Editor’s Log: Unethical Surfcasting Practices - The Fisherman

Editor’s Log: Unethical Surfcasting Practices

When I was first introduced to surfcasting, my mentors drilled me with the mindset to keep bites on the beach quiet. Don’t get me wrong; I do love sharing information with readers and friends. Still, after doing this for some years now, I’ve concluded that finding a bite and piecing everything together is much more rewarding than someone telling me where to go and what to throw on a specific tide at a particular spot. There is a big difference between spoon-feeding and connecting the dots on a well-placed hint. I firmly believe that learning to fill in the blanks will make each one of us a better fisherman.

A couple of weeks back, I went to a spot I typically fish this time of the year on the south shore of Long Island. As I pulled up, I was stunned to see at least 60 trucks on the beach right before dark on a weekday. I didn’t hear of anything, but this was a telltale sign that some fish were caught the previous night.

After fishing for a bit, a buddy of mine came over to say hello. I immediately asked, “What happened here yesterday?” He said there had been a good bite of big bass right at sunset the night before, confirming my suspicions. He went on to say that many of the anglers that showed up were taking significant fish way out of the slot range. He saw them carrying them back to their trucks and stashing them away. Luckily, someone called the DEC and when they showed up, they nailed a lot of these guys, issuing them tickets. When the news of the DEC being on the beach spread through the line of casters, several of the anglers with oversized fish got scared and threw them in the rocks by the jetty to avoid fines.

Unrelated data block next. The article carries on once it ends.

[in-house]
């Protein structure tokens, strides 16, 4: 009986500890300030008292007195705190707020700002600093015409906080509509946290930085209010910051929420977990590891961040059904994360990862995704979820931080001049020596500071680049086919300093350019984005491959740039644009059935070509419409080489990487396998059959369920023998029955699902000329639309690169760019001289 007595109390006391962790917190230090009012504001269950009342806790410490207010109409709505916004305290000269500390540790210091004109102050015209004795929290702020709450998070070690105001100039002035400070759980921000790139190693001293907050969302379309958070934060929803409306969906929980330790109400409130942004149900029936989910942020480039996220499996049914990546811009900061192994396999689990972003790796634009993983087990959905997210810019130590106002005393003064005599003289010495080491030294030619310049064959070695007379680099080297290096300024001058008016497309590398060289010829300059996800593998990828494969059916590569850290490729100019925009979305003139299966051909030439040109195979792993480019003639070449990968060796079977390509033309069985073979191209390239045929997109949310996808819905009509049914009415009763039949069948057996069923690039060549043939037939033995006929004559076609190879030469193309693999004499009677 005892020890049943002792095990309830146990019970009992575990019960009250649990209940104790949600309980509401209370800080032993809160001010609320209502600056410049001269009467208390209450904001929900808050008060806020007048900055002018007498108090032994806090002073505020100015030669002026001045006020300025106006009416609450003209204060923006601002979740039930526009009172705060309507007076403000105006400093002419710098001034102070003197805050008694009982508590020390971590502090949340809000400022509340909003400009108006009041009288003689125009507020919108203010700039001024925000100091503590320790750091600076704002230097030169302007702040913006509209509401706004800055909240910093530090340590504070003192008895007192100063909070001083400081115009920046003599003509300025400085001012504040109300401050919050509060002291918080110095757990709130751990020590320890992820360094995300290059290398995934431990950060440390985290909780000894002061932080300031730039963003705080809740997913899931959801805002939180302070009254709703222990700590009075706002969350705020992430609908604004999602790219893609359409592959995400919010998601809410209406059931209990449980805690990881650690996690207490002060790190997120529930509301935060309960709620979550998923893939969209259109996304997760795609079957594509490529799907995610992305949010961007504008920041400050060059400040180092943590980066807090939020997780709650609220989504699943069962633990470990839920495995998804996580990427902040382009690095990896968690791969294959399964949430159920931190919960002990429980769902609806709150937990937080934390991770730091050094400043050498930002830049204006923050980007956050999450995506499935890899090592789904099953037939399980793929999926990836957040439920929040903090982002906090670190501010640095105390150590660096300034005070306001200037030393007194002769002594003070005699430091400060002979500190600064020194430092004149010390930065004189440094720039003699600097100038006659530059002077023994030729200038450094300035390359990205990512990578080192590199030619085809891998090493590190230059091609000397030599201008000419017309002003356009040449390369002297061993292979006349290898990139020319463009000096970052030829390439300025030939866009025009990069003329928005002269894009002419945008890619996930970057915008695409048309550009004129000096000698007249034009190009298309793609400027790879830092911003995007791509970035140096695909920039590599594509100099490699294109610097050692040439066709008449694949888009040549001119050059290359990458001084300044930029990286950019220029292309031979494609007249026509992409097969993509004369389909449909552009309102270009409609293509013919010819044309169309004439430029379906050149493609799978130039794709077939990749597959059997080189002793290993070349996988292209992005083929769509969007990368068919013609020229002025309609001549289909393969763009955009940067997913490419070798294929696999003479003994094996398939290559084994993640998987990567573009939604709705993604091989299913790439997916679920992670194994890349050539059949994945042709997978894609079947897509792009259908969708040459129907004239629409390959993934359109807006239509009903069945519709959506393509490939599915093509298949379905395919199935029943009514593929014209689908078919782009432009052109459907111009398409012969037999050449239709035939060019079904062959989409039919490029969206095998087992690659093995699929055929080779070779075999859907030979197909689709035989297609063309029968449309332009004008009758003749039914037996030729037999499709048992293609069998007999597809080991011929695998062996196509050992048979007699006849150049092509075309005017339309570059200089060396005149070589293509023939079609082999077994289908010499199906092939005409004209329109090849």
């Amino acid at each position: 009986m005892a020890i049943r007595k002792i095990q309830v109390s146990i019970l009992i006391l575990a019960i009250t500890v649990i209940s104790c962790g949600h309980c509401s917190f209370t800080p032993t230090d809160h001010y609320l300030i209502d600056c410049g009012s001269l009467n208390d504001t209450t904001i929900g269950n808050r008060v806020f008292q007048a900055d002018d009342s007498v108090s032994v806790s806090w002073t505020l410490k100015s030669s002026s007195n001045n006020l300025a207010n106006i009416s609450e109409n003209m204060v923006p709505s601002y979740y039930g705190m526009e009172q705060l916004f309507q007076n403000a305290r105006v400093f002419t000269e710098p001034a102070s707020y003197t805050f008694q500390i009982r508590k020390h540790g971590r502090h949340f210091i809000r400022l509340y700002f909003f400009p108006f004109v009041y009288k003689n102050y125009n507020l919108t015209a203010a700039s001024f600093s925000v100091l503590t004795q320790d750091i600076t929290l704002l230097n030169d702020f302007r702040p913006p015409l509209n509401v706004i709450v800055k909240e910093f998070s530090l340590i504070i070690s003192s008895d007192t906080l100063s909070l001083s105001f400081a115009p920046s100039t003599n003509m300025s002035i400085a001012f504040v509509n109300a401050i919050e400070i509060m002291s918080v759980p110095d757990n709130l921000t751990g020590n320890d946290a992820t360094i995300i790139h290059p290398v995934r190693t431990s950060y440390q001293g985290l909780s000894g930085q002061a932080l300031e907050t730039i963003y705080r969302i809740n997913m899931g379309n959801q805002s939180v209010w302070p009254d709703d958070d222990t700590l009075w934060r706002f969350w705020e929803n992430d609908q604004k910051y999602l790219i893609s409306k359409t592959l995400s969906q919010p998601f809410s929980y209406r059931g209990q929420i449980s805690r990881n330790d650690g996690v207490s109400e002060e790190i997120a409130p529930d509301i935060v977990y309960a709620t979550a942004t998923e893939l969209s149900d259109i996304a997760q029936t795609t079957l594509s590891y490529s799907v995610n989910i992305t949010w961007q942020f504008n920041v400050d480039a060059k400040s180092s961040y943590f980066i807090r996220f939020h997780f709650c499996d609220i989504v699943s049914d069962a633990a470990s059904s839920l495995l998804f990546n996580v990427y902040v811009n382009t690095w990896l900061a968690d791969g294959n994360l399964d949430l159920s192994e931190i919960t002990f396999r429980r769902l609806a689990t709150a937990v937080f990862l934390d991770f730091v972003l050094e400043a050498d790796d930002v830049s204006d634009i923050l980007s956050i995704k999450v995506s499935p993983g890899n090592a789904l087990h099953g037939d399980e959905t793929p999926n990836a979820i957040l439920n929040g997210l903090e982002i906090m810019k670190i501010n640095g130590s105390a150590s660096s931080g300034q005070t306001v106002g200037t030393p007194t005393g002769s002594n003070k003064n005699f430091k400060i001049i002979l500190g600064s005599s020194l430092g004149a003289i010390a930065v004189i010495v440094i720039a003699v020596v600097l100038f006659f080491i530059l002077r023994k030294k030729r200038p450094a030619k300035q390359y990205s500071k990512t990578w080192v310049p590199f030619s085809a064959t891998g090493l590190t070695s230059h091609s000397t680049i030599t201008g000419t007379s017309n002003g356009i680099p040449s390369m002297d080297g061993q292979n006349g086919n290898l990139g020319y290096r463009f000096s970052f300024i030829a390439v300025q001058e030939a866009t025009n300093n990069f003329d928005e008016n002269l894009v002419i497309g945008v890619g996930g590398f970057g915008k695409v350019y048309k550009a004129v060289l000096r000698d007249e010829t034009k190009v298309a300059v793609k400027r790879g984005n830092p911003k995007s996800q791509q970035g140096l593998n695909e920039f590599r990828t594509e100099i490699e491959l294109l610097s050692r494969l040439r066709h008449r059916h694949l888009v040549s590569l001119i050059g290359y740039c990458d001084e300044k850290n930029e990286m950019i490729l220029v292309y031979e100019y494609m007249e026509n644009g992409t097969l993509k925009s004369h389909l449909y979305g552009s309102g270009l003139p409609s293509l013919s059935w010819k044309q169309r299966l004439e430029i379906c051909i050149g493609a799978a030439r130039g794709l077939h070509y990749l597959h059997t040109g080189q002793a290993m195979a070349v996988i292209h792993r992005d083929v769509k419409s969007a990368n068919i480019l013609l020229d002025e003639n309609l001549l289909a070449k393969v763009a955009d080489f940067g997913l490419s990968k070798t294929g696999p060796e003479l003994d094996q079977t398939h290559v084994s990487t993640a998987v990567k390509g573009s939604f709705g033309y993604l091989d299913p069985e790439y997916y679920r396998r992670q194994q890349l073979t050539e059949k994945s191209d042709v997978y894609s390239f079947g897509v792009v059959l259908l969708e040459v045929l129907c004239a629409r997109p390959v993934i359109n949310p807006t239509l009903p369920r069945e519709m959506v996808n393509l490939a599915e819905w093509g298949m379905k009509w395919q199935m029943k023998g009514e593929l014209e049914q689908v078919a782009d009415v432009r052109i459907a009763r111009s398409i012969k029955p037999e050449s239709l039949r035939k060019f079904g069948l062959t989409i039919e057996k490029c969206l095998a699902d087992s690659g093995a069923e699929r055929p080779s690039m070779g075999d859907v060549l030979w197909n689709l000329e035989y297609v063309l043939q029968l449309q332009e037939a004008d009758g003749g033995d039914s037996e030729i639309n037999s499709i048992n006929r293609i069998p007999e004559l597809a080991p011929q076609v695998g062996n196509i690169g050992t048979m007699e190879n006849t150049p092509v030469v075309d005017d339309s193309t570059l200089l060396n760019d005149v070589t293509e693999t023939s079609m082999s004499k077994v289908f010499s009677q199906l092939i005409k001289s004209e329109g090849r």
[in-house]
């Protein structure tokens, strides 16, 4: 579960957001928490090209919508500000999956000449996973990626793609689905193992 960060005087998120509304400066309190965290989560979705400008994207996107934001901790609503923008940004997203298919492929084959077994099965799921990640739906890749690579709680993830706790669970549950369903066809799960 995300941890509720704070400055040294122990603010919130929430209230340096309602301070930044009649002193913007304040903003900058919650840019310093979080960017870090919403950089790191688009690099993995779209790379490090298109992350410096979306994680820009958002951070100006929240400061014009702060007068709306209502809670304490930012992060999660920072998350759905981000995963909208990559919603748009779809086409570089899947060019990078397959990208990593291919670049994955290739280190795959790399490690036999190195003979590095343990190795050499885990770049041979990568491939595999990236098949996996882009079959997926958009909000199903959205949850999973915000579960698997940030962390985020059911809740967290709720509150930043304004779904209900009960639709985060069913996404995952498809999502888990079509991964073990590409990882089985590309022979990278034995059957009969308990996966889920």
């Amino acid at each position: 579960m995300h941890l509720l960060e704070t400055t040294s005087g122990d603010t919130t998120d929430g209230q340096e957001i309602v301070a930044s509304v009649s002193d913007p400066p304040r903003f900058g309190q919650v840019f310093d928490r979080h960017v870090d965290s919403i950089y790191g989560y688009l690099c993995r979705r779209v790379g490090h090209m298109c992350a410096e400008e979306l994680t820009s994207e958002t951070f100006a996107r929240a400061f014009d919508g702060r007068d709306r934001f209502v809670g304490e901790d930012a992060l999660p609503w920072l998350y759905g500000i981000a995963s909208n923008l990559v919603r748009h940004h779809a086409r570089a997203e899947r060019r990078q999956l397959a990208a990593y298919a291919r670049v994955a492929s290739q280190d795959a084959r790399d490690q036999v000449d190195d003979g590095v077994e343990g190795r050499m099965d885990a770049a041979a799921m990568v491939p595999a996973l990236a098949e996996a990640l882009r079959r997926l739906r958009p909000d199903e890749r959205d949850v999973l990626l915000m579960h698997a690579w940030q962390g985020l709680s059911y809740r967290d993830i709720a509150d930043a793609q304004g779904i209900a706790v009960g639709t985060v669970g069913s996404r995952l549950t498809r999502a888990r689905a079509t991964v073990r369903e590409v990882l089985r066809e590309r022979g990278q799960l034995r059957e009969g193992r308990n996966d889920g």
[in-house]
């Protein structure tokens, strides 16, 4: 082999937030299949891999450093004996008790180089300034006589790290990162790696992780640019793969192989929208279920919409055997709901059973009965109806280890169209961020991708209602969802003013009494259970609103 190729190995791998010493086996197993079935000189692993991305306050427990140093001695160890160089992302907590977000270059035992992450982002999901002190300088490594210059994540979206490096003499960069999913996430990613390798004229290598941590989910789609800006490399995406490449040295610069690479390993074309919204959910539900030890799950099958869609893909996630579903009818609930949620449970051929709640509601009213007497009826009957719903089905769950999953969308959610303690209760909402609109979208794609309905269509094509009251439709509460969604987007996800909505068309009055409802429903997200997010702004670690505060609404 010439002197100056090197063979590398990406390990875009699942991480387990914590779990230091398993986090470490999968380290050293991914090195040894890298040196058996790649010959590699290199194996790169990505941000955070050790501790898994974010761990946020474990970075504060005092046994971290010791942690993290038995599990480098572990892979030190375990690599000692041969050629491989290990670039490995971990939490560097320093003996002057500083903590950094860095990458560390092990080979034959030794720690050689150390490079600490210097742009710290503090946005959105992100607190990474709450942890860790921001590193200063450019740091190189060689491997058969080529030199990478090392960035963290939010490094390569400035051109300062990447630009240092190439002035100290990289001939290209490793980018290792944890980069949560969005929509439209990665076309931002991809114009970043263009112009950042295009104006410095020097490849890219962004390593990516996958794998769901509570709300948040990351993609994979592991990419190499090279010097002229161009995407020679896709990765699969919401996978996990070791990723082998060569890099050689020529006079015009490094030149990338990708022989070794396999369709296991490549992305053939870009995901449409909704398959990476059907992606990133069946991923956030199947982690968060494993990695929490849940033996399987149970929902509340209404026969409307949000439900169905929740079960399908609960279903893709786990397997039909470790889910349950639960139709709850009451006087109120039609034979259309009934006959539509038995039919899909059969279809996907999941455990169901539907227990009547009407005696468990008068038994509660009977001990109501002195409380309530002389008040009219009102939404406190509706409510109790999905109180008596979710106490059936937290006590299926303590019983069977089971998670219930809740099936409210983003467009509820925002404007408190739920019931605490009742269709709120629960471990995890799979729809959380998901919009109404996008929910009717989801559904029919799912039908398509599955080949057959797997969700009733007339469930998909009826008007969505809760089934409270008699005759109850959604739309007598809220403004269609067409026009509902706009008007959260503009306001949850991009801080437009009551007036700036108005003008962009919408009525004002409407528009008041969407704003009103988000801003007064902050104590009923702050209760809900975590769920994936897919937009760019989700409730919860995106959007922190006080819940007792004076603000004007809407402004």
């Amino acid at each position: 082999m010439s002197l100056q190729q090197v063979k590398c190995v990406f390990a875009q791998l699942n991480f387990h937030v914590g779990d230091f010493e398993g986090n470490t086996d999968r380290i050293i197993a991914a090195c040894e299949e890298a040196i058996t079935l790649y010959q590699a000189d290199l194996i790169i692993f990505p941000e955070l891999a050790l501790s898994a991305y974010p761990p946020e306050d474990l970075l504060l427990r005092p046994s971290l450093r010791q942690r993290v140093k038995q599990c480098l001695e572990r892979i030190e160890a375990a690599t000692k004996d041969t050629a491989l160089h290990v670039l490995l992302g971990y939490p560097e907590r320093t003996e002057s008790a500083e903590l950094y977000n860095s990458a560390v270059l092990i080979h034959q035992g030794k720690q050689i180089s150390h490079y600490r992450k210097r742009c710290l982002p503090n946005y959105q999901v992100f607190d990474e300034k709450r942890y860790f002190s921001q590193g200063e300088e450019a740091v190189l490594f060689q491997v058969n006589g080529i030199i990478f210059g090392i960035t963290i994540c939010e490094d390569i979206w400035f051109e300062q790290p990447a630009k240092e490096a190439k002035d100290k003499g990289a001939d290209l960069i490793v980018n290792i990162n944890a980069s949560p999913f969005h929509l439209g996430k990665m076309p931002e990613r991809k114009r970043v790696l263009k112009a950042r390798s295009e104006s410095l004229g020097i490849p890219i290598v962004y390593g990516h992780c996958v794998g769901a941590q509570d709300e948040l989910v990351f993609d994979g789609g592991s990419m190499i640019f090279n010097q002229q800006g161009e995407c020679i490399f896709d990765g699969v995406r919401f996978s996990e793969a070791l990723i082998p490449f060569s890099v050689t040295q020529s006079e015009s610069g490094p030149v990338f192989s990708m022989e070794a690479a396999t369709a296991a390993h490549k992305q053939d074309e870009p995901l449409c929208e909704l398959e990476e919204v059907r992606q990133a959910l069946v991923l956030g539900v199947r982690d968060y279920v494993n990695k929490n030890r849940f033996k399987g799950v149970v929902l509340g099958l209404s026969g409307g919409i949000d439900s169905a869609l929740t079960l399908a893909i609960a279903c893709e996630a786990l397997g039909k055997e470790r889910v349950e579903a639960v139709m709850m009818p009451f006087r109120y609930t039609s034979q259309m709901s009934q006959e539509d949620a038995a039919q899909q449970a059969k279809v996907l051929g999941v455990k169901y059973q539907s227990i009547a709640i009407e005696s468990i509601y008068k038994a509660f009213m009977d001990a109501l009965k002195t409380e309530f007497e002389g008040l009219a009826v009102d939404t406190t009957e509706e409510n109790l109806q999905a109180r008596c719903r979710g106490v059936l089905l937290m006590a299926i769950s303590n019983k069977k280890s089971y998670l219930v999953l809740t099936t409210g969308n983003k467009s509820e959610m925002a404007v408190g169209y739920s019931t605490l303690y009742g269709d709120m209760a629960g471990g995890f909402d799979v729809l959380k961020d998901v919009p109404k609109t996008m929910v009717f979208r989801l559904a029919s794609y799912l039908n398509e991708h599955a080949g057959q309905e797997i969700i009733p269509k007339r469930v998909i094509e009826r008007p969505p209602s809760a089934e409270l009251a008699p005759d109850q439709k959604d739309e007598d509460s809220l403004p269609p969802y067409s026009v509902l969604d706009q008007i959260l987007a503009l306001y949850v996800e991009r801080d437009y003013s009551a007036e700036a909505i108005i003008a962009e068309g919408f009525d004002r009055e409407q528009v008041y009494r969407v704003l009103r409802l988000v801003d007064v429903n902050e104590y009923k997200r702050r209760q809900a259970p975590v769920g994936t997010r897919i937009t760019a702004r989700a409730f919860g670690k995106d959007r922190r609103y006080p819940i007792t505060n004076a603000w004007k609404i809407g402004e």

I didn’t believe it at first, but after a short walk, I saw with my own eyes several 30-pound stripers in between the rocks from the night before. This sight infuriated me. First off, these people dared to keep illegal-sized fish, then they got scared and didn’t want to take responsibility for what they did, so they ditched the fish to rot in the rocks. These fishermen weren’t sportsmen, they were poachers. As I continued to survey the area I found the filleted carcass of a 40-pound class striper and saw that many of the trucks parked on the beach didn’t even have the proper permits!

After cooling down from the terrible sights I saw, I went down to the beach and took some casts. I landed a couple schoolies and within a matter of minutes, I had four guys casting to my left and right with 15 feet of me after they saw me land these fish. It wasn’t long before one of them crossed my line which ended in a frustrating tangle. At this point, my night was over, and I left.

Keeping a bite quiet goes a long way. If this bite had been kept under wraps, all those big fish wouldn’t have succumbed to the fate of illegal poaching, the anglers who initially found the bite would have had a much more enjoyable time the next night, and I wouldn’t have left fed up with what I witnessed.

I can only hope anglers learn from things like this. Anyone who enjoys surfcasting should know these practices are unacceptable.

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